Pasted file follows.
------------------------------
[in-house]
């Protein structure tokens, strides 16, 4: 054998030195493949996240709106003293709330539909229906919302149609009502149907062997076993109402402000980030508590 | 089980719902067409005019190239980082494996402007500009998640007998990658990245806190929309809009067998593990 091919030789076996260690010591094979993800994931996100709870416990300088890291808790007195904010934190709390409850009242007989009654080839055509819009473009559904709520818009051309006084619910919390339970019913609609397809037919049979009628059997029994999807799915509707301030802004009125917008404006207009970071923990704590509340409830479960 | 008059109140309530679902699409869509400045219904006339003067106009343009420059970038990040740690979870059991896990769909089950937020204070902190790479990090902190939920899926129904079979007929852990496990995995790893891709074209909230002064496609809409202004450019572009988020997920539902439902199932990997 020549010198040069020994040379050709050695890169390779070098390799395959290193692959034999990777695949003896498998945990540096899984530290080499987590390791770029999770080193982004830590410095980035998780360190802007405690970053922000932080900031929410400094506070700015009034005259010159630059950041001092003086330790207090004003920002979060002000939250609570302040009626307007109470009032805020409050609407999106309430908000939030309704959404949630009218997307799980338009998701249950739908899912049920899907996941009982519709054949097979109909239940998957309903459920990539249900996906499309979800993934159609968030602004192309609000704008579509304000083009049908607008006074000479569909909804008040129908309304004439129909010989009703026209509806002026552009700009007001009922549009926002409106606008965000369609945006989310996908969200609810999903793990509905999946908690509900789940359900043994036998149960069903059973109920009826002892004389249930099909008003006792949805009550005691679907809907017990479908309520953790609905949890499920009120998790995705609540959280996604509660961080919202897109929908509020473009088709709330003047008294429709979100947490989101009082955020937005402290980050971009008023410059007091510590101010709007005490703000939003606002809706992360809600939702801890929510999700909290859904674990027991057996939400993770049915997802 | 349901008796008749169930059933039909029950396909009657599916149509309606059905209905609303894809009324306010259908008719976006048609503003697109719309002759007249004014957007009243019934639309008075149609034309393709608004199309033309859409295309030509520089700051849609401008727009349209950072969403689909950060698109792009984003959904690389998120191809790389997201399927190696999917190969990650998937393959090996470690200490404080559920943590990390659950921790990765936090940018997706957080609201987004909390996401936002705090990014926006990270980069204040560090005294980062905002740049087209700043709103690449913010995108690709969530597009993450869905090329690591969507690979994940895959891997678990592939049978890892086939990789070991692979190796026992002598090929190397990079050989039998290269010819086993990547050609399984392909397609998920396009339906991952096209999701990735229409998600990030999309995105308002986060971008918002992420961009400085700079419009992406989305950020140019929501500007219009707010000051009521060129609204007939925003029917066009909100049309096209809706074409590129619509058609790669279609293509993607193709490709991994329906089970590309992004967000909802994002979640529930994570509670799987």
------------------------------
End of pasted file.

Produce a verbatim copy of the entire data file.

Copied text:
[in-house]
């Protein structure tokens, strides 16, 4: 054998030195493949996240709106003293709330539909229906919302149609009502149907062997076993109402402000980030508590 | 089980719902067409005019190239980082494996402007500009998640007998990658990245806190929309809009067998593990 091919030789076996260690010591094979993800994931996100709870416990300088890291808790007195904010934190709390409850009242007989009654080839055509819009473009559904709520818009051309006084619910919390339970019913609609397809037919049979009628059997029994999807799915509707301030802004009125917008404006207009970071923990704590509340409830479960 | 008059109140309530679902699409869509400045219904006339003067106009343009420059970038990040740690979870059991896990769909089950937020204070902190790479990090902190939920899926129904079979007929852990496990995995790893891709074209909230002064496609809409202004450019572009988020997920539902439902199932990997 020549010198040069020994040379050709050695890169390779070098390799395959290193692959034999990777695949003896498998945990540096899984530290080499987590390791770029999770080193982004830590410095980035998780360190802007405690970053922000932080900031929410400094506070700015009034005259010159630059950041001092003086330790207090004003920002979060002000939250609570302040009626307007109470009032805020409050609407999106309430908000939030309704959404949630009218997307799980338009998701249950739908899912049920899907996941009982519709054949097979109909239940998957309903459920990539249900996906499309979800993934159609968030602004192309609000704008579509304000083009049908607008006074000479569909909804008040129908309304004439129909010989009703026209509806002026552009700009007001009922549009926002409106606008965000369609945006989310996908969200609810999903793990509905999946908690509900789940359900043994036998149960069903059973109920009826002892004389249930099909008003006792949805009550005691679907809907017990479908309520953790609905949890499920009120998790995705609540959280996604509660961080919202897109929908509020473009088709709330003047008294429709979100947490989101009082955020937005402290980050971009008023410059007091510590101010709007005490703000939003606002809706992360809600939702801890929510999700909290859904674990027991057996939400993770049915997802 | 349901008796008749169930059933039909029950396909009657599916149509309606059905209905609303894809009324306010259908008719976006048609503003697109719309002759007249004014957007009243019934639309008075149609034309393709608004199309033309859409295309030509520089700051849609401008727009349209950072969403689909950060698109792009984003959904690389998120191809790389997201399927190696999917190969990650998937393959090996470690200490404080559920943590990390659950921790990765936090940018997706957080609201987004909390996401936002705090990014926006990270980069204040560090005294980062905002740049087209700043709103690449913010995108690709969530597009993450869905090329690591969507690979994940895959891997678990592939049978890892086939990789070991692979190796026992002598090929190397990079050989039998290269010819086993990547050609399984392909397609998920396009339906991952096209999701990735229409998600990030999309995105308002986060971008918002992420961009400085700079419009992406989305950020140019929501500007219009707010000051009521060129609204007939925003029917066009909100049309096209809706074409590129619509058609790669279609293509993607193709490709991994329906089970590309992004967000909802994002979640529930994570509670799987």